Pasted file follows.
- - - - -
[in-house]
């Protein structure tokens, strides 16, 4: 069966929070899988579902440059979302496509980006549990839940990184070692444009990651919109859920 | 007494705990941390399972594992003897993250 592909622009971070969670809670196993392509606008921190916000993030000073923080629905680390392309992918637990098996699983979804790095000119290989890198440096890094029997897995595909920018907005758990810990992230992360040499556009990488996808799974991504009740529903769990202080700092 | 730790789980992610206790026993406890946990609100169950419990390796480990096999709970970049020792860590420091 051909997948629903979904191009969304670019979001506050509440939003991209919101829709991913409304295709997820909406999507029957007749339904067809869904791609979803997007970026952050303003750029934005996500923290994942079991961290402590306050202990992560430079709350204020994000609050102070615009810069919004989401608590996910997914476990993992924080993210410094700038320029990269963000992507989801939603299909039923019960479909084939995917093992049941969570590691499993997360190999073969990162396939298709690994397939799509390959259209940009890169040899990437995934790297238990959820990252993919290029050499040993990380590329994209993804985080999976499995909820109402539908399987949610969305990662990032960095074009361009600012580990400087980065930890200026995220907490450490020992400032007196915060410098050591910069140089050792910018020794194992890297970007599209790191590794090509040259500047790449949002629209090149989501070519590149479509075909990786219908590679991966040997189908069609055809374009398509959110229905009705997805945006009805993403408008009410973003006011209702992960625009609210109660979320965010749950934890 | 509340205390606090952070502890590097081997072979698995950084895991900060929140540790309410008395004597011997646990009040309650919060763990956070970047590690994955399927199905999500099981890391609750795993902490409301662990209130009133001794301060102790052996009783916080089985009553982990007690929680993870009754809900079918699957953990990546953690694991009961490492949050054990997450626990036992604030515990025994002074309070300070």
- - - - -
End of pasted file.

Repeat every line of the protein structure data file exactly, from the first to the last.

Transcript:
[in-house]
């Protein structure tokens, strides 16, 4: 069966929070899988579902440059979302496509980006549990839940990184070692444009990651919109859920 | 007494705990941390399972594992003897993250 592909622009971070969670809670196993392509606008921190916000993030000073923080629905680390392309992918637990098996699983979804790095000119290989890198440096890094029997897995595909920018907005758990810990992230992360040499556009990488996808799974991504009740529903769990202080700092 | 730790789980992610206790026993406890946990609100169950419990390796480990096999709970970049020792860590420091 051909997948629903979904191009969304670019979001506050509440939003991209919101829709991913409304295709997820909406999507029957007749339904067809869904791609979803997007970026952050303003750029934005996500923290994942079991961290402590306050202990992560430079709350204020994000609050102070615009810069919004989401608590996910997914476990993992924080993210410094700038320029990269963000992507989801939603299909039923019960479909084939995917093992049941969570590691499993997360190999073969990162396939298709690994397939799509390959259209940009890169040899990437995934790297238990959820990252993919290029050499040993990380590329994209993804985080999976499995909820109402539908399987949610969305990662990032960095074009361009600012580990400087980065930890200026995220907490450490020992400032007196915060410098050591910069140089050792910018020794194992890297970007599209790191590794090509040259500047790449949002629209090149989501070519590149479509075909990786219908590679991966040997189908069609055809374009398509959110229905009705997805945006009805993403408008009410973003006011209702992960625009609210109660979320965010749950934890 | 509340205390606090952070502890590097081997072979698995950084895991900060929140540790309410008395004597011997646990009040309650919060763990956070970047590690994955399927199905999500099981890391609750795993902490409301662990209130009133001794301060102790052996009783916080089985009553982990007690929680993870009754809900079918699957953990990546953690694991009961490492949050054990997450626990036992604030515990025994002074309070300070």